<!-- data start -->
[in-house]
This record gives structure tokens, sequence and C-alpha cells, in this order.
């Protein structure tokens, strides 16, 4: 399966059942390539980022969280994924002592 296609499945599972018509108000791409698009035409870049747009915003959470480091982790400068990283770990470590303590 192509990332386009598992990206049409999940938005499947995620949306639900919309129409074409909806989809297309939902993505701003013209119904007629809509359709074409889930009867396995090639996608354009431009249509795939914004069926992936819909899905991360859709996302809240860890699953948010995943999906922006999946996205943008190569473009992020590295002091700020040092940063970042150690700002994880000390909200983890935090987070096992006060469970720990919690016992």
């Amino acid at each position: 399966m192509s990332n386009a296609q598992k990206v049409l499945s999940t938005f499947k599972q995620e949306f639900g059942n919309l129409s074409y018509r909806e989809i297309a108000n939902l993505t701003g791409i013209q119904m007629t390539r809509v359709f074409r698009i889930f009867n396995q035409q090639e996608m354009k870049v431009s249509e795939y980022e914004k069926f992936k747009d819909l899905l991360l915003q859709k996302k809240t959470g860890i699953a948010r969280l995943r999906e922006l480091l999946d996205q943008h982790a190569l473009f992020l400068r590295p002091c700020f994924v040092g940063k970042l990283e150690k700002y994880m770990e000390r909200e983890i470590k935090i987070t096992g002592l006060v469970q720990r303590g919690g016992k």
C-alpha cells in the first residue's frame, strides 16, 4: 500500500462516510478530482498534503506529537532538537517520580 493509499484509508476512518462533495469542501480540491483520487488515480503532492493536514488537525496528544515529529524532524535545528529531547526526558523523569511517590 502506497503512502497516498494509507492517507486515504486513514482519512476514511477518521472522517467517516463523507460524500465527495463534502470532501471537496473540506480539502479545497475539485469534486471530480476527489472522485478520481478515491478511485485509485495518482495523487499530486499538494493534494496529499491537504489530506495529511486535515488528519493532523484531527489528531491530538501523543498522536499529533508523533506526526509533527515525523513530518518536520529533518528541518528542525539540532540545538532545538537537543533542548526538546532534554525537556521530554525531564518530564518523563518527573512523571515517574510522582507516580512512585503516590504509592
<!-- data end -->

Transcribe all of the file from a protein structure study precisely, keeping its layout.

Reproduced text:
[in-house]
This record gives structure tokens, sequence and C-alpha cells, in this order.
């Protein structure tokens, strides 16, 4: 399966059942390539980022969280994924002592 296609499945599972018509108000791409698009035409870049747009915003959470480091982790400068990283770990470590303590 192509990332386009598992990206049409999940938005499947995620949306639900919309129409074409909806989809297309939902993505701003013209119904007629809509359709074409889930009867396995090639996608354009431009249509795939914004069926992936819909899905991360859709996302809240860890699953948010995943999906922006999946996205943008190569473009992020590295002091700020040092940063970042150690700002994880000390909200983890935090987070096992006060469970720990919690016992």
């Amino acid at each position: 399966m192509s990332n386009a296609q598992k990206v049409l499945s999940t938005f499947k599972q995620e949306f639900g059942n919309l129409s074409y018509r909806e989809i297309a108000n939902l993505t701003g791409i013209q119904m007629t390539r809509v359709f074409r698009i889930f009867n396995q035409q090639e996608m354009k870049v431009s249509e795939y980022e914004k069926f992936k747009d819909l899905l991360l915003q859709k996302k809240t959470g860890i699953a948010r969280l995943r999906e922006l480091l999946d996205q943008h982790a190569l473009f992020l400068r590295p002091c700020f994924v040092g940063k970042l990283e150690k700002y994880m770990e000390r909200e983890i470590k935090i987070t096992g002592l006060v469970q720990r303590g919690g016992k």
C-alpha cells in the first residue's frame, strides 16, 4: 500500500462516510478530482498534503506529537532538537517520580 493509499484509508476512518462533495469542501480540491483520487488515480503532492493536514488537525496528544515529529524532524535545528529531547526526558523523569511517590 502506497503512502497516498494509507492517507486515504486513514482519512476514511477518521472522517467517516463523507460524500465527495463534502470532501471537496473540506480539502479545497475539485469534486471530480476527489472522485478520481478515491478511485485509485495518482495523487499530486499538494493534494496529499491537504489530506495529511486535515488528519493532523484531527489528531491530538501523543498522536499529533508523533506526526509533527515525523513530518518536520529533518528541518528542525539540532540545538532545538537537543533542548526538546532534554525537556521530554525531564518530564518523563518527573512523571515517574510522582507516580512512585503516590504509592